Dark Reading is part of the Informa Tech Division of Informa PLC

This site is operated by a business or businesses owned by Informa PLC and all copyright resides with them.Informa PLC's registered office is 5 Howick Place, London SW1P 1WG. Registered in England and Wales. Number 8860726.

Threat Intelligence

12/20/2018
12:00 PM
Connect Directly
Google+
Twitter
RSS
E-Mail vvv
50%
50%

2018 In the Rearview Mirror

Among this year's biggest news stories: epic hardware vulnerabilities, a more lethal form of DDoS attack, Olympic 'false flags,' hijacked home routers, fileless malware - and a new world's record for data breaches.

It was a year that shook IT security experts and users out of their post-holiday cheer as soon as they got back to their desks after the new year began, with the disclosure of a new and widespread class of hardware attack that affected most computers worldwide. 

In addition, the long tail of the now-infamous Spectre and Meltdown vulns continued to haunt the security industry all year, with more findings exposing security flaws in hardware and related side-channel attack scenarios. Mass updates to operating systems, browsers, and firmware ensued - often with performance trade-offs. 

A researcher at Black Hat USA this summer also added a new spin to hardware hacking when he demonstrated how he cracked CPU security controls to gain kernel-level control, aka "God mode." 

What else? Deceptive cyberattacks became a new M.O. for nation-states this year: Russia's GRU military hacking team posed as North Korean hackers in a widespread targeted attack against the Winter Olympics in South Korea. They employed destructive malware to knock out the games' IT systems, Wi-Fi, monitors, and ticketing website. 

Meanwhile, Russia was up to its old tricks with another novel and destructive campaign: Some 500,000 home and small-office routers and network-attached storage (NAS) devices worldwide were discovered infected as part of a massive botnet. The so-called VPNFilter attack infrastructure included stealthy, modular components that infect, spy, steal, and self-destruct. The initial target appeared to be Ukraine, where the majority of infected Internet of Things (IoT) devices were found, but the losing battle of getting consumers to update or patch their home and IoT devices was a chilling wake-up call.

2018 also featured a new more damaging form of distributed denial-of-service (DDoS) attack that exploits unprotected Memcached servers, as well as the new reality of attackers "living off the land" with so-called fileless malware attacks, using legitimate tools such as PowerShell to do their hacking. These malware-free attacks increased by 94% in the first half of the year, and they don't show any signs of slowing down. 

And those are just some of the biggest news stories of 2018. For a closer look at yet another year to remember, check out Dark Reading's new report, "The Year in Security: 2018," here.

 

Kelly Jackson Higgins is the Executive Editor of Dark Reading. She is an award-winning veteran technology and business journalist with more than two decades of experience in reporting and editing for various publications, including Network Computing, Secure Enterprise ... View Full Bio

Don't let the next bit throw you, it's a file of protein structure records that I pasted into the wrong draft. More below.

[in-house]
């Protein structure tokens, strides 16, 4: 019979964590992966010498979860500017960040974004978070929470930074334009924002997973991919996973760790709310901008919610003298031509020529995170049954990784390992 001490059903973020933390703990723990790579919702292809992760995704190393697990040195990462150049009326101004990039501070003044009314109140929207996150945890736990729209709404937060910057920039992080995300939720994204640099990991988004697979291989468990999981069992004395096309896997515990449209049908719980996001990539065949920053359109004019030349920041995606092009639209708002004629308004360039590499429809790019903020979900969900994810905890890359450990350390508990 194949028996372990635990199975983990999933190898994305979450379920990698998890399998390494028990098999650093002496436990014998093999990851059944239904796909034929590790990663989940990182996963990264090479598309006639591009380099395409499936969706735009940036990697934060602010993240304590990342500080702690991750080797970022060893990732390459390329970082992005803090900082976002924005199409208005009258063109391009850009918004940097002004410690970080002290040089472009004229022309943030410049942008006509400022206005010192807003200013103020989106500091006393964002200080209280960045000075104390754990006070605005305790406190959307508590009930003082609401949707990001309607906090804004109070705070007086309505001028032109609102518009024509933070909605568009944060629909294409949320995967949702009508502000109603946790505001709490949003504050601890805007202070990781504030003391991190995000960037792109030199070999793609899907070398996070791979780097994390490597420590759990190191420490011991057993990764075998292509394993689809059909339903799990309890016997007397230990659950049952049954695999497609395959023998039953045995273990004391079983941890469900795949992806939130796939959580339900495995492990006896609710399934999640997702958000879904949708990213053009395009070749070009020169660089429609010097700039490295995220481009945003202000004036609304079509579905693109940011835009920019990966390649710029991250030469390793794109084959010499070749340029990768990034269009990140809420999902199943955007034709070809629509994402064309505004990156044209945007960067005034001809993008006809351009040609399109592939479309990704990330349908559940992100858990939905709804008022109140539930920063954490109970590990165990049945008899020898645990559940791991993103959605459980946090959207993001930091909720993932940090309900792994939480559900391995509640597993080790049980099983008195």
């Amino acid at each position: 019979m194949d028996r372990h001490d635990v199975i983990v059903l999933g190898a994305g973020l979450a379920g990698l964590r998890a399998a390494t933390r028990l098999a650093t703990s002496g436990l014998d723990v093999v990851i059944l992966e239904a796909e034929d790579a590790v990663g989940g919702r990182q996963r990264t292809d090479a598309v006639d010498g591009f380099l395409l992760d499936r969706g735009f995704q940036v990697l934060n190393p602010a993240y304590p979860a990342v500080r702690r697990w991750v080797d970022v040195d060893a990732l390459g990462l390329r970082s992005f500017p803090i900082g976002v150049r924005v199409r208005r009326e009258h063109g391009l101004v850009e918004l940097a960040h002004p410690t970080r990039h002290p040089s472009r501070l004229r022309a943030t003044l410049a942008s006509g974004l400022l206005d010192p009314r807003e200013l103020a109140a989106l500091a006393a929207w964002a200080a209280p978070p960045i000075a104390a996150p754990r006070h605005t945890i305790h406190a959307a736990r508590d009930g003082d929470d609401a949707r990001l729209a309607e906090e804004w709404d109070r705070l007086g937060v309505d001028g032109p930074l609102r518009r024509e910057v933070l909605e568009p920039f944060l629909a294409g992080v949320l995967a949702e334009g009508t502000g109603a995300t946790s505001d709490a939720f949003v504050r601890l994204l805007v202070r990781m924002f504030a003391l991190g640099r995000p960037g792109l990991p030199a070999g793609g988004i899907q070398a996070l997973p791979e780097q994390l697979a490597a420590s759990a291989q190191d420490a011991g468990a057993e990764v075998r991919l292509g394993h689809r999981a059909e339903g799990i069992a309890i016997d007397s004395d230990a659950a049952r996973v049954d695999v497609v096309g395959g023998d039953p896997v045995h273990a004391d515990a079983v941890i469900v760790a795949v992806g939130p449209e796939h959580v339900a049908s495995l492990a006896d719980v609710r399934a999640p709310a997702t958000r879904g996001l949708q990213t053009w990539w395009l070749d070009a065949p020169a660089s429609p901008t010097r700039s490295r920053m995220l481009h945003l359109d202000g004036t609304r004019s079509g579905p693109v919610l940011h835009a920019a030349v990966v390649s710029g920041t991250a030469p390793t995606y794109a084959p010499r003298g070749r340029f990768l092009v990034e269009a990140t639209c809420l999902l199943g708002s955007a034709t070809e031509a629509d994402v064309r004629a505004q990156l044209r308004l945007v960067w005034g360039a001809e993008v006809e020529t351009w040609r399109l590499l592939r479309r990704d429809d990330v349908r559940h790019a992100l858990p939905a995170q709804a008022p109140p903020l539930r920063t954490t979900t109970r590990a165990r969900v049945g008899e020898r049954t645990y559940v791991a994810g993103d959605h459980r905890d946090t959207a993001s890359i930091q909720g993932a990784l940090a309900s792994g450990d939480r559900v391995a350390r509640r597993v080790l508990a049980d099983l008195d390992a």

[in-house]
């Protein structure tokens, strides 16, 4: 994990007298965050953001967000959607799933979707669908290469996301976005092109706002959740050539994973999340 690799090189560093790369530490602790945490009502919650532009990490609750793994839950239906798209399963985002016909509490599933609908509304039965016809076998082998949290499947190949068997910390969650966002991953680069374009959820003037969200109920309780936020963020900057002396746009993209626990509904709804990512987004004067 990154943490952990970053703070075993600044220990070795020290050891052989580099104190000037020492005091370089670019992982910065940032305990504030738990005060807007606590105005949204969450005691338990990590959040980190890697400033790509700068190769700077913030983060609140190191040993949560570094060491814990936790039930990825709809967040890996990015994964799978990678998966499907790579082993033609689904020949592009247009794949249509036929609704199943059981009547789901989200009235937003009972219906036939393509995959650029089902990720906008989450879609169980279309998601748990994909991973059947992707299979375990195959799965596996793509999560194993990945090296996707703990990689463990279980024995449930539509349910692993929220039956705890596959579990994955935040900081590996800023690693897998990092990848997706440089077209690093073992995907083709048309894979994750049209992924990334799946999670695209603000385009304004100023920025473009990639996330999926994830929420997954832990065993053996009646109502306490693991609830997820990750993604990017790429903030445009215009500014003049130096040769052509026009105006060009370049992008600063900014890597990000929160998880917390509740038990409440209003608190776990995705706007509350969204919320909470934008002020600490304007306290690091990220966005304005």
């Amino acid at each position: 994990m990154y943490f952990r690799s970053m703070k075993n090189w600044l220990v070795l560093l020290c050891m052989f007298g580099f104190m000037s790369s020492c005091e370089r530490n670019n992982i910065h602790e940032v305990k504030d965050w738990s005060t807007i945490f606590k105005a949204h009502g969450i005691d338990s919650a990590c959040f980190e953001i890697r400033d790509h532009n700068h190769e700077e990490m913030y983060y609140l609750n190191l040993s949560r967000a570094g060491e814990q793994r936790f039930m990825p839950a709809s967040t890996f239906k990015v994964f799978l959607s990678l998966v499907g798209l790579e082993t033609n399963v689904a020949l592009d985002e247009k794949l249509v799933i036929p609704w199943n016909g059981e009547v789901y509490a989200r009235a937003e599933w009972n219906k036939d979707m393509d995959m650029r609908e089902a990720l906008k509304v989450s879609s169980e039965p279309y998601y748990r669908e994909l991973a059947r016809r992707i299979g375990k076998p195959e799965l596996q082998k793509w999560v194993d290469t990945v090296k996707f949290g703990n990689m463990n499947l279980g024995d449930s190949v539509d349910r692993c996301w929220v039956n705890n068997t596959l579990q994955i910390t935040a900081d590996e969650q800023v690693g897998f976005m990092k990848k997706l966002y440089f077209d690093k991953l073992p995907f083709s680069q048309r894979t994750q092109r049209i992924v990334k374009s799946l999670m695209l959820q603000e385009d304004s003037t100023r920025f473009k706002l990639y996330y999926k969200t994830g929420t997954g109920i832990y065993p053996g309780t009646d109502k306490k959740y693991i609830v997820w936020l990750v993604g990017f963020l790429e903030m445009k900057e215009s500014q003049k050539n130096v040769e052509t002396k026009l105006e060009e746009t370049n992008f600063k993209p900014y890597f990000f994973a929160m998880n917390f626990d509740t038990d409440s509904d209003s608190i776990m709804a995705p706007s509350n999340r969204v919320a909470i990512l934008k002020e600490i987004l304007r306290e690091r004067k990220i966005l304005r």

Comment  | 
Print  | 
More Insights
Comments
Newest First  |  Oldest First  |  Threaded View
For Cybersecurity to Be Proactive, Terrains Must Be Mapped
Craig Harber, Chief Technology Officer at Fidelis Cybersecurity,  10/8/2019
A Realistic Threat Model for the Masses
Lysa Myers, Security Researcher, ESET,  10/9/2019
USB Drive Security Still Lags
Dark Reading Staff 10/9/2019
Register for Dark Reading Newsletters
White Papers
Video
Cartoon Contest
Current Issue
7 Threats & Disruptive Forces Changing the Face of Cybersecurity
This Dark Reading Tech Digest gives an in-depth look at the biggest emerging threats and disruptive forces that are changing the face of cybersecurity today.
Flash Poll
2019 Online Malware and Threats
2019 Online Malware and Threats
As cyberattacks become more frequent and more sophisticated, enterprise security teams are under unprecedented pressure to respond. Is your organization ready?
Twitter Feed
Dark Reading - Bug Report
Bug Report
Enterprise Vulnerabilities
From DHS/US-CERT's National Vulnerability Database
CVE-2019-16344
PUBLISHED: 2019-10-14
A cross-site scripting (XSS) vulnerability in the login form (/ScadaBR/login.htm) in ScadaBR 1.0CE allows a remote attacker to inject arbitrary web script or HTML via the username or password parameter.
CVE-2019-17575
PUBLISHED: 2019-10-14
A file-rename filter bypass exists in admin/media/rename.php in WBCE CMS 1.4.0 and earlier. This can be exploited by an authenticated user with admin privileges to rename a media filename and extension. (For example: place PHP code in a .jpg file, and then change the file's base name to filename.ph ...
CVE-2019-17579
PUBLISHED: 2019-10-14
SonarSource SonarQube before 7.8 has XSS in project links on account/projects.
CVE-2019-9745
PUBLISHED: 2019-10-14
CloudCTI HIP Integrator Recognition Configuration Tool allows privilege escalation via its EXQUISE integration. This tool communicates with a service (Recognition Update Client Service) via an insecure communication channel (Named Pipe). The data (JSON) sent via this channel is used to import data f...
CVE-2019-14838
PUBLISHED: 2019-10-14
A flaw was found in wildfly-core before 7.2.5.GA. The Management users with Monitor, Auditor and Deployer Roles should not be allowed to modify the runtime state of the server